This year marks our 75th Anniversary. To celebrate, we’re publishing 75 stories about members of our community. Steve King has served as an instructor for the past twelve years and was previously the Executive Director for the Center for Professional & Executive Development (CPED).
Steve graduated from the University of Iowa with a bachelor’s degree in Economics, and the University of Wisconsin – Madison with a master’s degree in Economics. He was a human resource leader in the Chicagoland area for nearly thirty years where he worked with three large organizations; Baxter Healthcare, Hewitt Associates, and BMO Harris.
During his time at Baxter Healthcare, a friend of Steve’s worked at CPED. At the time, CPED was looking for an individual to help build and teach a program, and Steve was asked to provide his expertise. He saw this opportunity as a nice change of pace. Steve served as an instructor for five years before he was asked by the previous Dean of the Wisconsin School of Business to become CPED’s Executive Director. He held the Executive Director role for five years until he retired in 2018.
Under his “semi-retired” title, Steve currently teaches the Managing Teams Effectively program, the Aligning Strategy for Organizational Growth program, and the Leadership Beyond Management program, in addition to working with the Custom Development Solutions Team.
Steve had already gained an extraordinary amount of experience teaching adults in work settings before he joined the CPED team. CPED encouraged him to refresh his teaching style by offering him opportunities to introduce new content and refine his established material. “It has been a great laboratory for me – hopefully to the benefit of CPED partners.”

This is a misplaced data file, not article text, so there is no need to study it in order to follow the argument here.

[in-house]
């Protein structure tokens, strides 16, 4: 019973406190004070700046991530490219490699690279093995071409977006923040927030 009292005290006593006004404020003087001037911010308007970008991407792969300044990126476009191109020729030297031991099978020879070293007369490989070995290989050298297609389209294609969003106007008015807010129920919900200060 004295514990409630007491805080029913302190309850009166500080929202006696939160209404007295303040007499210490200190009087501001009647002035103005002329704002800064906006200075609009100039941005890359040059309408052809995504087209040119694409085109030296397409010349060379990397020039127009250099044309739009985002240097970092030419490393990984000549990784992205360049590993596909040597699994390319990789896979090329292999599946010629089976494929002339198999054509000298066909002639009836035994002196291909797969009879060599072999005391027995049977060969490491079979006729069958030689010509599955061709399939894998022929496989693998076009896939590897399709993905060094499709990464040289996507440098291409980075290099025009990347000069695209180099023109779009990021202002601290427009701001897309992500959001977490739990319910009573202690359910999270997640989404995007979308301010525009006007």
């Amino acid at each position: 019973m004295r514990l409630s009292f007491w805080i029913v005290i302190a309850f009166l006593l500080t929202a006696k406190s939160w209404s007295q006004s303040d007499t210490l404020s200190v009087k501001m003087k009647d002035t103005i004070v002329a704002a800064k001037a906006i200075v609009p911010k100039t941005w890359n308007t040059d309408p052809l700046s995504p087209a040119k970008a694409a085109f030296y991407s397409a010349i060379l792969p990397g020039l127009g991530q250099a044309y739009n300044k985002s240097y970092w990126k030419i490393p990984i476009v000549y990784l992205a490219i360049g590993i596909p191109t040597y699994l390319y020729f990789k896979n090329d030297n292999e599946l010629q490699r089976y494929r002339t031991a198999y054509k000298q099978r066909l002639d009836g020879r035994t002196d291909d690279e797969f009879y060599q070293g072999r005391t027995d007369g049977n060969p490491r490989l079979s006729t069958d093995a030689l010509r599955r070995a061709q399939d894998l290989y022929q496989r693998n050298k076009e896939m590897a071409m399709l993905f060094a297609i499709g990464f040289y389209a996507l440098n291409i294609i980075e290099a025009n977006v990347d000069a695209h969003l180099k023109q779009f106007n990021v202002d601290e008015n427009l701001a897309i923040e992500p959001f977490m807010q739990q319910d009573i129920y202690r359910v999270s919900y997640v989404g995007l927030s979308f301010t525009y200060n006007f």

Steve’s favorite CPED memory was shared with a Wisconsin School of Business faculty member.
“Very few faculty members from the Wisconsin School of Business taught in CPED open enrollment development programs, so most did not know much about our certificates. One faculty member expressed interest in seeing a program, so I invited them over. They saw the last day of the program when there was a graduation going on – four students received their certificates. As is usually the case, these four were asked to say a few words about the value of receiving their certificate.
They shared and spoke eloquently and emotionally about its value to them. When the program was over the faculty member shared with me that hearing how much the certificate meant to these individuals was a revelation to her. She had no idea how important these certificates were to our CPED participants and told me that perhaps these certificates meant as much or more to our participates than the Bachelor of Business Administration (BBA) meant to some undergrads. It was gratifying to see this faculty member’s perspective about CPED shift with a few well-chosen words shared by our program participates.”
Steve’s words of advice for prospective or current contributors is to keep it simple. “Bring your “A” game into the classroom and ask the same of the participants.”